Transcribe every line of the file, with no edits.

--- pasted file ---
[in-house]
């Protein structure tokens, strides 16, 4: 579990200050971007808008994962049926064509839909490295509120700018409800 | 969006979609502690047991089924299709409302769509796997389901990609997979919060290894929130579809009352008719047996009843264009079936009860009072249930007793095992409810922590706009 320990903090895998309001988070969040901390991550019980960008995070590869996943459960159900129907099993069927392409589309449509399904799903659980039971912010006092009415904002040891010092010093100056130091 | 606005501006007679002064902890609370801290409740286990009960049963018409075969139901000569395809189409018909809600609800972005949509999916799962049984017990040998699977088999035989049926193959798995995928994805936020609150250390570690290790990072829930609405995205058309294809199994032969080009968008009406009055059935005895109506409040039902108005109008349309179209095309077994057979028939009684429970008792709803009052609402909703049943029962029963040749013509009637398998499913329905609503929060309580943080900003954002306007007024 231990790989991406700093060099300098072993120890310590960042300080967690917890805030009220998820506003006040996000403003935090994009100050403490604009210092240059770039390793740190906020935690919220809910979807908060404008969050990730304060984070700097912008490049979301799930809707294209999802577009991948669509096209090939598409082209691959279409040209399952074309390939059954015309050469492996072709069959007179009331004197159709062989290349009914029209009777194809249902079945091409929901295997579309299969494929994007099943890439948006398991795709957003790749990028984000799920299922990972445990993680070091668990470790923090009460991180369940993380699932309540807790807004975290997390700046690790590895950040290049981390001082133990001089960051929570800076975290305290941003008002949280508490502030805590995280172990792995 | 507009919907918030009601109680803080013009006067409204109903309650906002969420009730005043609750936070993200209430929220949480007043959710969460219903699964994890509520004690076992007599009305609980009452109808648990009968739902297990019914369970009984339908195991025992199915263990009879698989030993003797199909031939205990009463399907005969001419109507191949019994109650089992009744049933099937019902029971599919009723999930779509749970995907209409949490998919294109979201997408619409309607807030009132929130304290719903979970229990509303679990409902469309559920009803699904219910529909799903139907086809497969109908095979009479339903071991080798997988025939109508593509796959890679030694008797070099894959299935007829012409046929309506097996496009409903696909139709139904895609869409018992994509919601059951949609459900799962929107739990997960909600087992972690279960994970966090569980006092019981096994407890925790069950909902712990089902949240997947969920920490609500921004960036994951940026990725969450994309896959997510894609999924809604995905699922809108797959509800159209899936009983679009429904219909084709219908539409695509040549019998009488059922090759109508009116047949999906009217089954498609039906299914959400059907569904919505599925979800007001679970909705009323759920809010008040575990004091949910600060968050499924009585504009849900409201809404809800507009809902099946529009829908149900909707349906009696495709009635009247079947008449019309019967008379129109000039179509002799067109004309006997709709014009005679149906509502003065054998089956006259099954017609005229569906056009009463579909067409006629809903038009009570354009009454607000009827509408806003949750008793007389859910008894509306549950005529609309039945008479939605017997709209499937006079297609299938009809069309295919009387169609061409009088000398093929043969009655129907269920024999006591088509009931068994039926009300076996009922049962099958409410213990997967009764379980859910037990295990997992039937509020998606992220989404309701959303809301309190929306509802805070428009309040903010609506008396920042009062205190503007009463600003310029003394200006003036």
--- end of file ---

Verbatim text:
[in-house]
């Protein structure tokens, strides 16, 4: 579990200050971007808008994962049926064509839909490295509120700018409800 | 969006979609502690047991089924299709409302769509796997389901990609997979919060290894929130579809009352008719047996009843264009079936009860009072249930007793095992409810922590706009 320990903090895998309001988070969040901390991550019980960008995070590869996943459960159900129907099993069927392409589309449509399904799903659980039971912010006092009415904002040891010092010093100056130091 | 606005501006007679002064902890609370801290409740286990009960049963018409075969139901000569395809189409018909809600609800972005949509999916799962049984017990040998699977088999035989049926193959798995995928994805936020609150250390570690290790990072829930609405995205058309294809199994032969080009968008009406009055059935005895109506409040039902108005109008349309179209095309077994057979028939009684429970008792709803009052609402909703049943029962029963040749013509009637398998499913329905609503929060309580943080900003954002306007007024 231990790989991406700093060099300098072993120890310590960042300080967690917890805030009220998820506003006040996000403003935090994009100050403490604009210092240059770039390793740190906020935690919220809910979807908060404008969050990730304060984070700097912008490049979301799930809707294209999802577009991948669509096209090939598409082209691959279409040209399952074309390939059954015309050469492996072709069959007179009331004197159709062989290349009914029209009777194809249902079945091409929901295997579309299969494929994007099943890439948006398991795709957003790749990028984000799920299922990972445990993680070091668990470790923090009460991180369940993380699932309540807790807004975290997390700046690790590895950040290049981390001082133990001089960051929570800076975290305290941003008002949280508490502030805590995280172990792995 | 507009919907918030009601109680803080013009006067409204109903309650906002969420009730005043609750936070993200209430929220949480007043959710969460219903699964994890509520004690076992007599009305609980009452109808648990009968739902297990019914369970009984339908195991025992199915263990009879698989030993003797199909031939205990009463399907005969001419109507191949019994109650089992009744049933099937019902029971599919009723999930779509749970995907209409949490998919294109979201997408619409309607807030009132929130304290719903979970229990509303679990409902469309559920009803699904219910529909799903139907086809497969109908095979009479339903071991080798997988025939109508593509796959890679030694008797070099894959299935007829012409046929309506097996496009409903696909139709139904895609869409018992994509919601059951949609459900799962929107739990997960909600087992972690279960994970966090569980006092019981096994407890925790069950909902712990089902949240997947969920920490609500921004960036994951940026990725969450994309896959997510894609999924809604995905699922809108797959509800159209899936009983679009429904219909084709219908539409695509040549019998009488059922090759109508009116047949999906009217089954498609039906299914959400059907569904919505599925979800007001679970909705009323759920809010008040575990004091949910600060968050499924009585504009849900409201809404809800507009809902099946529009829908149900909707349906009696495709009635009247079947008449019309019967008379129109000039179509002799067109004309006997709709014009005679149906509502003065054998089956006259099954017609005229569906056009009463579909067409006629809903038009009570354009009454607000009827509408806003949750008793007389859910008894509306549950005529609309039945008479939605017997709209499937006079297609299938009809069309295919009387169609061409009088000398093929043969009655129907269920024999006591088509009931068994039926009300076996009922049962099958409410213990997967009764379980859910037990295990997992039937509020998606992220989404309701959303809301309190929306509802805070428009309040903010609506008396920042009062205190503007009463600003310029003394200006003036």